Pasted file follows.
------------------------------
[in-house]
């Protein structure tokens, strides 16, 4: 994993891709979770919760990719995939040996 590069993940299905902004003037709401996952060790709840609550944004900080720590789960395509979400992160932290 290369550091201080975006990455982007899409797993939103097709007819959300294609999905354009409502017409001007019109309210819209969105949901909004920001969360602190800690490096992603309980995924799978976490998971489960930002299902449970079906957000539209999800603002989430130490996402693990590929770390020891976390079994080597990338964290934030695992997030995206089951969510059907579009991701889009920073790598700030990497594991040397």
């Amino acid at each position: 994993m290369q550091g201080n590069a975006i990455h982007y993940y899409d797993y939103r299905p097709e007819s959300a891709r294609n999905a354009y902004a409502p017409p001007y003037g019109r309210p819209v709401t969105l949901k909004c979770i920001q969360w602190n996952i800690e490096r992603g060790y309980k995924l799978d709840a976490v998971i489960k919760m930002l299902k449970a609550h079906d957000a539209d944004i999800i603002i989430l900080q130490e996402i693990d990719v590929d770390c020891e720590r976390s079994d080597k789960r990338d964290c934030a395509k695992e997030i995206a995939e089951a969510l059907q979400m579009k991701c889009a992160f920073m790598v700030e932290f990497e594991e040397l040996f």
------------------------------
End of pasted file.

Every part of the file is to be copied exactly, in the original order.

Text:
[in-house]
């Protein structure tokens, strides 16, 4: 994993891709979770919760990719995939040996 590069993940299905902004003037709401996952060790709840609550944004900080720590789960395509979400992160932290 290369550091201080975006990455982007899409797993939103097709007819959300294609999905354009409502017409001007019109309210819209969105949901909004920001969360602190800690490096992603309980995924799978976490998971489960930002299902449970079906957000539209999800603002989430130490996402693990590929770390020891976390079994080597990338964290934030695992997030995206089951969510059907579009991701889009920073790598700030990497594991040397």
């Amino acid at each position: 994993m290369q550091g201080n590069a975006i990455h982007y993940y899409d797993y939103r299905p097709e007819s959300a891709r294609n999905a354009y902004a409502p017409p001007y003037g019109r309210p819209v709401t969105l949901k909004c979770i920001q969360w602190n996952i800690e490096r992603g060790y309980k995924l799978d709840a976490v998971i489960k919760m930002l299902k449970a609550h079906d957000a539209d944004i999800i603002i989430l900080q130490e996402i693990d990719v590929d770390c020891e720590r976390s079994d080597k789960r990338d964290c934030a395509k695992e997030i995206a995939e089951a969510l059907q979400m579009k991701c889009a992160f920073m790598v700030e932290f990497e594991e040397l040996f």